October 14, 2014
Notre Dame coach Brian Kelly, right, talks to a referee in the first half of an NCAA college football game against North Carolina, Saturday, Oct. 11, 2014, in South Bend, Ind. (AP Photo/Joe Raymond)
Joe Raymond

SOUTH BEND, Ind. (AP) Big games have meant one thing in recent years for Notre Dame: losses. Big losses. Really big losses.

The Fighting Irish, who last won a national championship 26 years ago, haven't beaten a top-ranked team since 1993. They haven't beaten a No. 2-ranked team since 1990.

And they are 1-16 overall against top five teams dating back to 1998 - losing those games by an average of nearly 23 points. Only two losses were by fewer than 13 points.

Notre Dame's only victory came in 2005 against third-ranked Michigan in Charlie Weis' first year as coach; that Wolverines' team finished the season 7-5 and unranked.

Every time the Irish look as though they're close to being back on top, they have been exposed - including double-digit losses in the Fiesta Bowl in 2001 and 2006, the 2007 Sugar Bowl and the 42-14 drubbing by Alabama in the national championship two seasons ago.

Fifth-ranked Notre Dame (6-0) is hoping to change that when it faces No. 2 Florida State (6-0) on Saturday.

''That's how you're measured as a program when you're talking top five teams,'' coach Brian Kelly said Tuesday. ''Those are the games that you want to win, certainly.

''But I think before I got here, I don't know that we had a top 25 win, so we're moving up the ladder and certainly want to get to that point where we're talking about beating top five.''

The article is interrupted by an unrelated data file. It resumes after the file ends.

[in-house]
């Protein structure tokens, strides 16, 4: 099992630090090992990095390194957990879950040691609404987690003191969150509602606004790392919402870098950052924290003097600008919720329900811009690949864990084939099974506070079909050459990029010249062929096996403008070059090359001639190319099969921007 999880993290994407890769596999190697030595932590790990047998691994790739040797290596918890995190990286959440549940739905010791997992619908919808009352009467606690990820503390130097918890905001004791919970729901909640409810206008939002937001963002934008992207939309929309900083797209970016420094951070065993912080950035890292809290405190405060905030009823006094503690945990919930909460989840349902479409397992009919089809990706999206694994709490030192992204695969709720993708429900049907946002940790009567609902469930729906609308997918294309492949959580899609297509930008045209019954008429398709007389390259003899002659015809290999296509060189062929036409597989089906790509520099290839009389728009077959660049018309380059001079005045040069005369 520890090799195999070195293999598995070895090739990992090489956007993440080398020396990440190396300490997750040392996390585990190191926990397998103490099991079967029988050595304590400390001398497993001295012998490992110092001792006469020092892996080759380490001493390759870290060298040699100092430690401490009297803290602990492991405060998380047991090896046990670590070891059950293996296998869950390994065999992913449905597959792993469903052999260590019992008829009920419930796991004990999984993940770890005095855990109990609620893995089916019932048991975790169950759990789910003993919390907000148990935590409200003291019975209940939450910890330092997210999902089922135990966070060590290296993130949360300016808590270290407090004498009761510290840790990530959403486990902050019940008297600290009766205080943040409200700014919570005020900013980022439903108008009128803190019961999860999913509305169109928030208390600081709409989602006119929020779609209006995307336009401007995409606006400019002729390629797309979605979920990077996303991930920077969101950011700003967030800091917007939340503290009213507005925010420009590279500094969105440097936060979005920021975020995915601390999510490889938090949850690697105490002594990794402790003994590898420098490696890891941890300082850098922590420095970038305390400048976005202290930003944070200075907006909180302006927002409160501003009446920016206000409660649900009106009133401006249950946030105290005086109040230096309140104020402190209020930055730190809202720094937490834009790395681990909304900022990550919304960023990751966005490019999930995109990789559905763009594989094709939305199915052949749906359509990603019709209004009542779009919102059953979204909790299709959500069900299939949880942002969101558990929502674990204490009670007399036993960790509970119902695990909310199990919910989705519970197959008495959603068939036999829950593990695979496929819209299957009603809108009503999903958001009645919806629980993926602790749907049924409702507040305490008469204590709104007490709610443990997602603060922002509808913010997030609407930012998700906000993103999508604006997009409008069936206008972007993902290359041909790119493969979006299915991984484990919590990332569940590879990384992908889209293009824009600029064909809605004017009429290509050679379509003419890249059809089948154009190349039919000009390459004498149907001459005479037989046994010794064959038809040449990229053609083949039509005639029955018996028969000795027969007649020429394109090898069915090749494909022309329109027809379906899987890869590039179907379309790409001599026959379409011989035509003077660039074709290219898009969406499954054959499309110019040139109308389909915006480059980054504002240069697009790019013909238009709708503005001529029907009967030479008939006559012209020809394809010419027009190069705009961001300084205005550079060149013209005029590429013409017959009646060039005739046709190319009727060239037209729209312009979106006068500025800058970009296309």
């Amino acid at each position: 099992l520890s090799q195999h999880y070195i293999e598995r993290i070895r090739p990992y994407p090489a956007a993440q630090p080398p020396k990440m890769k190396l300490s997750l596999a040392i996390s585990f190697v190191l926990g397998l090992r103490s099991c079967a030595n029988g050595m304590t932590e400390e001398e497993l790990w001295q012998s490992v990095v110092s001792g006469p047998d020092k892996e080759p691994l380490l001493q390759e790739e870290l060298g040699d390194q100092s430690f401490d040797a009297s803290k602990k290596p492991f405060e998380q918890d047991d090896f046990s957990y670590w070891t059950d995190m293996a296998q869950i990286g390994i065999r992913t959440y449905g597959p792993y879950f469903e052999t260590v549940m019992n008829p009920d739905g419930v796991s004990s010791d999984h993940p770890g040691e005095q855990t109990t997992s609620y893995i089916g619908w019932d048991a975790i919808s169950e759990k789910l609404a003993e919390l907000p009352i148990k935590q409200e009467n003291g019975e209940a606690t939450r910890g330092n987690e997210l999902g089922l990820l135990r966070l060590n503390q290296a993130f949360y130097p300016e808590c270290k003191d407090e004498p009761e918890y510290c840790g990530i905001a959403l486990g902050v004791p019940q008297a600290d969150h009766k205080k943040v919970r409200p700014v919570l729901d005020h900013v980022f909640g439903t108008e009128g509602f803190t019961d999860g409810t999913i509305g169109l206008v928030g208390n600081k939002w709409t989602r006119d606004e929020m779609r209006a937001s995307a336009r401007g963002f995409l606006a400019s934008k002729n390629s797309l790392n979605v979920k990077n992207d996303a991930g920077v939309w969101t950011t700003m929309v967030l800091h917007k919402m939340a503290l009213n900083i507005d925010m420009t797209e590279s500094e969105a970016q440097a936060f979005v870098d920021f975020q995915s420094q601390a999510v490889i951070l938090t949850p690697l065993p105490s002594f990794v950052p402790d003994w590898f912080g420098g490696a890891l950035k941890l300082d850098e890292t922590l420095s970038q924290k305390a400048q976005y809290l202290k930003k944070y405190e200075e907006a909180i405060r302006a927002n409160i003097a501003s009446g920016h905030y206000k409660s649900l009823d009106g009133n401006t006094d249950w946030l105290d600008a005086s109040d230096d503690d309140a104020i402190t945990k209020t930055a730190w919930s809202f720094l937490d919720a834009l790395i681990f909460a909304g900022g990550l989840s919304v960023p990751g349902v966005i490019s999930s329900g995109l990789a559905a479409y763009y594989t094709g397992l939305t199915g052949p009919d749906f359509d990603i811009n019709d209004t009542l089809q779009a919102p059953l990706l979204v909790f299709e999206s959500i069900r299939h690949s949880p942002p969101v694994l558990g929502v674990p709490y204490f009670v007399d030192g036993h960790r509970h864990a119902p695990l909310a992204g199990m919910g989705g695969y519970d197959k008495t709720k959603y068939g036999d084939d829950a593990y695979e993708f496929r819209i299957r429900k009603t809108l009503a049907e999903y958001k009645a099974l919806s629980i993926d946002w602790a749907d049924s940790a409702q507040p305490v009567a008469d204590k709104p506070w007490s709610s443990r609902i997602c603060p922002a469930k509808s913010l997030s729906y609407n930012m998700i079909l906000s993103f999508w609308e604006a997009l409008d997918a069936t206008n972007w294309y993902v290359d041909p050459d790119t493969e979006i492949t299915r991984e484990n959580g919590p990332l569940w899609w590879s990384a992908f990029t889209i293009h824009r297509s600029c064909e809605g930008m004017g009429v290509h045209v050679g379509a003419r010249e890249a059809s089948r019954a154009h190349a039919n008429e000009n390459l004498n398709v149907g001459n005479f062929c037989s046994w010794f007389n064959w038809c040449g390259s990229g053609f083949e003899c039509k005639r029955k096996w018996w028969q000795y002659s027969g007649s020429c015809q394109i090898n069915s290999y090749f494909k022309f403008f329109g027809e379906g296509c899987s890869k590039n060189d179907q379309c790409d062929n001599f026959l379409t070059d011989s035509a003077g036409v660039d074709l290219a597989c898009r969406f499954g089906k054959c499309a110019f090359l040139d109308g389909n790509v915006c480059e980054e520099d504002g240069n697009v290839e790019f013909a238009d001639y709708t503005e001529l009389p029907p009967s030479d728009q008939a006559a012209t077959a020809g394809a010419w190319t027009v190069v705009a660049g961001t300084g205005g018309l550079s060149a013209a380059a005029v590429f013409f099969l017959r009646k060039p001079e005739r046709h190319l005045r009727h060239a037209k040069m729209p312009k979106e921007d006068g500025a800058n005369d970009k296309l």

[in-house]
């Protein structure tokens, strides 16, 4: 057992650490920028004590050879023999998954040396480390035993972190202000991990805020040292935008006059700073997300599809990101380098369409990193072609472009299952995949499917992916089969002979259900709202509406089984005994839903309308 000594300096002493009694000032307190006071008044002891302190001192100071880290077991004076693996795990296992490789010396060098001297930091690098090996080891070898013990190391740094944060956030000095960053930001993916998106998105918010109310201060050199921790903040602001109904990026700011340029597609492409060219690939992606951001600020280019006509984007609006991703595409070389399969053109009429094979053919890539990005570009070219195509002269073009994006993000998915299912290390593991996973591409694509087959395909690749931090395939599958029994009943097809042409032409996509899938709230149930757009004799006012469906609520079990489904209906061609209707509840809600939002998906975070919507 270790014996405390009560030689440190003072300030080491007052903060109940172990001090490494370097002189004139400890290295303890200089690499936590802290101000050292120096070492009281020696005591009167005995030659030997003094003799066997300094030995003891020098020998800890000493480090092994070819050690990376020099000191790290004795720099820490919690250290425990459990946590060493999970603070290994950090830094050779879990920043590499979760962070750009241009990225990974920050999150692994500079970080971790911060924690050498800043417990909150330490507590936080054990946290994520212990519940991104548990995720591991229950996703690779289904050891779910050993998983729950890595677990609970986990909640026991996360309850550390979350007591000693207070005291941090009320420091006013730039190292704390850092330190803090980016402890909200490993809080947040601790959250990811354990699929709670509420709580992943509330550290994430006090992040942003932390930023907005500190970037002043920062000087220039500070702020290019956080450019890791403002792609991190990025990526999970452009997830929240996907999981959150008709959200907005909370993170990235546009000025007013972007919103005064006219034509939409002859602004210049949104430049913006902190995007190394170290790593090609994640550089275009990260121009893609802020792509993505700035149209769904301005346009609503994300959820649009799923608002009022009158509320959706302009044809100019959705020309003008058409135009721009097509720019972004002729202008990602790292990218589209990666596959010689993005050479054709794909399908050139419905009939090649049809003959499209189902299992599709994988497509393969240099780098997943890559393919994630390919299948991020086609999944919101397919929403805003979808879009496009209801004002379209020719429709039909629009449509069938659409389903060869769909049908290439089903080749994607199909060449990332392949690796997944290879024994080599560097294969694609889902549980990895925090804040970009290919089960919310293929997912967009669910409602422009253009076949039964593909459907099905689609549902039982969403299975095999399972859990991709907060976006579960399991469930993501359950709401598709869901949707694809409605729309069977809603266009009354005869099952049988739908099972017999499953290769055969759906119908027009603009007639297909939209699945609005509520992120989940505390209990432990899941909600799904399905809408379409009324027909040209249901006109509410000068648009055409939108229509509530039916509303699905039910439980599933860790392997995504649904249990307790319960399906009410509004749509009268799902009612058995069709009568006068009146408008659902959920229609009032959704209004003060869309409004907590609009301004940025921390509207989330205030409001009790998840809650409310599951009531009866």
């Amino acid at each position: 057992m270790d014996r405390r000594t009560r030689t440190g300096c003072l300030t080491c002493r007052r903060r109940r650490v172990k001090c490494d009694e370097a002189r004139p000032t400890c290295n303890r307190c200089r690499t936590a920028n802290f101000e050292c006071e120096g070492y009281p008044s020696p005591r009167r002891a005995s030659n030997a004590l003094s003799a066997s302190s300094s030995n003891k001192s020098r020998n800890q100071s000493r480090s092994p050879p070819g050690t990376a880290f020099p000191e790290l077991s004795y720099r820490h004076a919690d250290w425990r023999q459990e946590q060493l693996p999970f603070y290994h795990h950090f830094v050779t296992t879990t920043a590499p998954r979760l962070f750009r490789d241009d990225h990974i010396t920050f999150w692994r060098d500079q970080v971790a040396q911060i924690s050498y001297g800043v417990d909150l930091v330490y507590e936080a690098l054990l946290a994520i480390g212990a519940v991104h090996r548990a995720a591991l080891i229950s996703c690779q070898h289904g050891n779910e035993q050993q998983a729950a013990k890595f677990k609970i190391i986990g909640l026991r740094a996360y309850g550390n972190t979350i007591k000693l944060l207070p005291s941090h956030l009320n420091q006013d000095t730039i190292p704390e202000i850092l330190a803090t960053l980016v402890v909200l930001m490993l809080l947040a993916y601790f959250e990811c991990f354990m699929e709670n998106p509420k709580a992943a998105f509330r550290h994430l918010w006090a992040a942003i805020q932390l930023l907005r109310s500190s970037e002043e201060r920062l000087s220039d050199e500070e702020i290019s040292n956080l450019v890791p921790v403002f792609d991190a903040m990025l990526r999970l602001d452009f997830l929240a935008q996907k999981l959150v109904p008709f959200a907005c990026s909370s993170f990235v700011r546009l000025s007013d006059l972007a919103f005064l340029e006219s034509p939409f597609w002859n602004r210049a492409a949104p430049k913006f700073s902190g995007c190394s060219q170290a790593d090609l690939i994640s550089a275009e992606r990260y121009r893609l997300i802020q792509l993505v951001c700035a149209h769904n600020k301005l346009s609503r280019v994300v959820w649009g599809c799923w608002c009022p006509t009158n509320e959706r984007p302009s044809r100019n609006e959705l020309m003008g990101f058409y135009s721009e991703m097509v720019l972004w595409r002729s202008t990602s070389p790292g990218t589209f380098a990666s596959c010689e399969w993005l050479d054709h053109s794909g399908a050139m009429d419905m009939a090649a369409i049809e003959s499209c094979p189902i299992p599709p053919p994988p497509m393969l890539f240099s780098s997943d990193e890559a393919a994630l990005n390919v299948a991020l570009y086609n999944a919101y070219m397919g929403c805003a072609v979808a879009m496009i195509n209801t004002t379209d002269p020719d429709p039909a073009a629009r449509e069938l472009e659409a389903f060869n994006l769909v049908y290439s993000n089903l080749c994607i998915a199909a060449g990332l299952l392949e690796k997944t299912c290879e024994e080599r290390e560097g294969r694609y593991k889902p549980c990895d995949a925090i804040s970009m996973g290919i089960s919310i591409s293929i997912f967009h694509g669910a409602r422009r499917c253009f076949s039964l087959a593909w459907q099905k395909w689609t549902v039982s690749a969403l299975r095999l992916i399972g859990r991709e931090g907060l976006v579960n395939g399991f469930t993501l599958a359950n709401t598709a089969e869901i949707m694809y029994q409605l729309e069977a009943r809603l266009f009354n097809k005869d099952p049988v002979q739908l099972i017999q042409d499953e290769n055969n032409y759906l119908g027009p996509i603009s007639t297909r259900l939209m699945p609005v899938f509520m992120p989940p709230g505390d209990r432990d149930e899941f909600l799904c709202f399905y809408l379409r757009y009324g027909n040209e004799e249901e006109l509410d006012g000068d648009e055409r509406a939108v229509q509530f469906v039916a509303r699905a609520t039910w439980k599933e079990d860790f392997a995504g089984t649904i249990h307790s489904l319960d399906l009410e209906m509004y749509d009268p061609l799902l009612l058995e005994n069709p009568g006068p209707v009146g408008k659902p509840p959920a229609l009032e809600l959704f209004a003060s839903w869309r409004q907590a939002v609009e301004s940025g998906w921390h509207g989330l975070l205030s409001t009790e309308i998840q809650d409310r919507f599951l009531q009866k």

There hasn't been much fight in the Irish since Lou Holtz left in 1996. And before Kelly arrived in 2010, Notre Dame had lost 10 straight games to ranked teams over the previous four seasons.

Under Kelly, the Irish are 8-7 against ranked opponents, with half those victories during the 12-0 regular season in 2012. But he's 0-2 at Notre Dame against top five teams and 0-4 overall as a head coach.

The Notre Dame coach who fared best against top five opponents was Frank Leahy, posting an 11-2 record between 1941 and 1953, missing two seasons because of World War II. Holtz has the second-best record at 12-8, including going 12-3 between 1988 and 1995.

Holtz said during a telephone interview that he was so successful against ranked opponents because he set high expectations.

''It's not rocket science. It isn't about the coaches. Give your players something they can do and demand they do it. That's all,'' he said.

Kelly said there's no secret to beating top teams - it's just about winning.

''You get yourself in it consistently, and then you breakthrough and you start playing at that caliber,'' he said.

''I think it's a process and a journey that we're on as a program. And we expect to beat Florida State.''

Oddsmakers don't necessarily agree, as Notre Dame is a 12-point underdog against the Seminoles. But the Irish have surprised Las Vegas before.

The fifth-ranked team was 11.5-point underdogs at No. 8 Oklahoma in 2012, and won 30-13. They were even bigger underdogs - 21.5 points - in the 20-6 win over UCLA in 2007, when the Irish lost their first five games and finished the season 3-9.

Not surprisingly, Holtz is not only predicting a win, but a relatively easily one.

''I think they'll win by at least 10,'' Holtz said. ''I don't say that to put pressure on Notre Dame, but I think Notre Dame is a better football team than Florida State. ''

Kelly said he doesn't believe a loss in Tallahassee will end Notre Dame's playoff hopes.

''It's an important game for us. I don't think our kids look at it as a make-or-break kind of scenario,'' he said.

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